Have you asked for a raise lately? Far too many people don't try to negotiate a periodic raise from their employer, and are instead left hoping that they'll be offered a salary boost -- or left with an income that doesn't even rise enough to keep pace with inflation.
It's important that you advocate for yourself and ask for an occasional wage increase, and not just to give you more money today -- having a higher income can also help you improve your long-term financial situation in less obvious ways. In fact, here are three reasons a raise could help you out financially beyond just increasing your paycheck.
1. A higher salary could mean a higher 401(k) match
Many employees have a 401(k) at work that allows them to set aside pre-tax money for retirement. If your employer offers one of these accounts, there's a good chance they'll match contributions you make -- which essentially means they'll provide free money for your future.
Employers that offer a match often cap their contributions at a percentage of your salary. You might, for example, have 100% or 50% of your 401(k) contributions matched up to 4% of your salary. If that's the case, then a raise could mean a higher employer match.
If you're making $50,000 right now and contributing enough to your 401(k) to get the maximum employer match, the most you could receive would be $2,000 if the match is capped at 4% of your earnings. But let's say you negotiate an annual raise at every performance review and your salary climbs to $55,000. In this situation, your employer's maximum contribution would go up to $2,200.
This extra $200 may not seem like much, but over 30 years of saving it could turn into almost $23,000 extra in your retirement savings account, assuming an 8% return on your investment.
And of course if you keep negotiating periodic raises, your salary will keep going up, your matching contributions will be even higher, and the boost to your retirement savings will be greater.
2. A higher salary could mean a larger Social Security benefit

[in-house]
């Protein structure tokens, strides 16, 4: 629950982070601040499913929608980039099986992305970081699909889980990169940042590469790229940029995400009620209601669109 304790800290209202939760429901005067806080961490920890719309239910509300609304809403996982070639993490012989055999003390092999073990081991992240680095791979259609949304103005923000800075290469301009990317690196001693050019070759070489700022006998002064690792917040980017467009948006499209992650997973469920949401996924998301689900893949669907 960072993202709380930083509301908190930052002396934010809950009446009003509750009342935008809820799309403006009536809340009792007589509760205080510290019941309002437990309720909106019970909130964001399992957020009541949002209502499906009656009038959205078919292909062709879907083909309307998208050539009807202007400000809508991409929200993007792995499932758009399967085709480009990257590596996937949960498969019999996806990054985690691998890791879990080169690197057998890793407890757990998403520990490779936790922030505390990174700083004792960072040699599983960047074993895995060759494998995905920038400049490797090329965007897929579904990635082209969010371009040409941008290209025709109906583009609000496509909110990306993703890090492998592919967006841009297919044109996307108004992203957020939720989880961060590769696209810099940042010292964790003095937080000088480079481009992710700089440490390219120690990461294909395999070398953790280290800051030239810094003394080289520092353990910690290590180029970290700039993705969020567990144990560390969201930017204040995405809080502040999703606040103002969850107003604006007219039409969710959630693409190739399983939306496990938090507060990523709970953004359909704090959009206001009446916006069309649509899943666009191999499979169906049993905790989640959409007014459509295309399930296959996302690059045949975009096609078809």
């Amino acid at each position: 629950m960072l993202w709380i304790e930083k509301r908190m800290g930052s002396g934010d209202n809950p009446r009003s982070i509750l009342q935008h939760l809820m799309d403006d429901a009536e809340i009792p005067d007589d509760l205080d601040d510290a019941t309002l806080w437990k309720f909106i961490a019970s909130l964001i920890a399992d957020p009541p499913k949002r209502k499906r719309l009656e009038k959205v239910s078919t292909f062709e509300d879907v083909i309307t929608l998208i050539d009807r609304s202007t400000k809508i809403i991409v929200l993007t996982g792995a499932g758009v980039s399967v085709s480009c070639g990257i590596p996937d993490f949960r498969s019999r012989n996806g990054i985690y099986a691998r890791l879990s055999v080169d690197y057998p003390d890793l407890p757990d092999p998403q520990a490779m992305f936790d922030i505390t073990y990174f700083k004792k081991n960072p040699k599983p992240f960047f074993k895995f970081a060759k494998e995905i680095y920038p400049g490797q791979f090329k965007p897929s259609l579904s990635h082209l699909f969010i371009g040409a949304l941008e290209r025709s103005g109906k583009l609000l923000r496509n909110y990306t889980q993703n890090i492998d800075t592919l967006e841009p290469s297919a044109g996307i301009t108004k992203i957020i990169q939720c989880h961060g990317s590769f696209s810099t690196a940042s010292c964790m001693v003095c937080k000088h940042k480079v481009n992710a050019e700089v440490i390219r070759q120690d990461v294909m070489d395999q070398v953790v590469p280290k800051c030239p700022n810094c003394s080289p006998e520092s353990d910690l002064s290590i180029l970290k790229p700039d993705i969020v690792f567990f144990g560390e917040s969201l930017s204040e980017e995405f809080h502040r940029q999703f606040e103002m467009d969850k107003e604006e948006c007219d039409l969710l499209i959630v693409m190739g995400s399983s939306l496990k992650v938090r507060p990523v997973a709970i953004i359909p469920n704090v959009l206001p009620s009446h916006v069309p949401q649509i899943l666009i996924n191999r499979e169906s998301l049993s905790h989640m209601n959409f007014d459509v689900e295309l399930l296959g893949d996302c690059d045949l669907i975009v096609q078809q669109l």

Social Security benefits are based on the amount you earned over the course of your career. The formula to determine your benefit is complicated, but basically you get a benefit equaling a percentage of your average wages in the 35 years when you earned the most, after adjusting for inflation.
If you ask for a raise and increase your salary you'll have a higher average wage when your Social Security benefits are determined. This means you'll get more guaranteed lifetime retirement income from the government to support you in your golden years.
3. A higher salary could mean increased savings
Many people contribute a portion of their earnings to their retirement savings. If you base your contributions on the amount you make, a boost to your salary means you'll automatically contribute more. While a contribution equal to 10% of a $50,000 salary is $5,000 per year, a 10% contribution jumps up to $5,500 if your salary goes up to $55,000.
Many financial experts also advise banking raises whenever possible. So if your salary goes up from $50,000 to $55,000 because you negotiated a raise, you could keep your cost of living the same and contribute the full additional $5,000 you're earning each year to your retirement savings account.
If you can make that happen and contribute $5,000 extra a year over 30 years of investing, that additional $5,000 contribution alone would turn into more than $566,000, assuming an 8% return. Asking for raises and saving the salary difference can go a very long way to setting you up for a secure retirement.
Is now the right time to ask for a raise?
As you can see, there are lots of benefits to asking for a raise. If you've been doing well at work and haven't advocated for yourself to increase your income, consider setting up a time with your employer ASAP to discuss a salary boost. You can -- and should -- also bring up raises at annual performance reviews so you can make sure you're getting adequately rewarded for a job well done.
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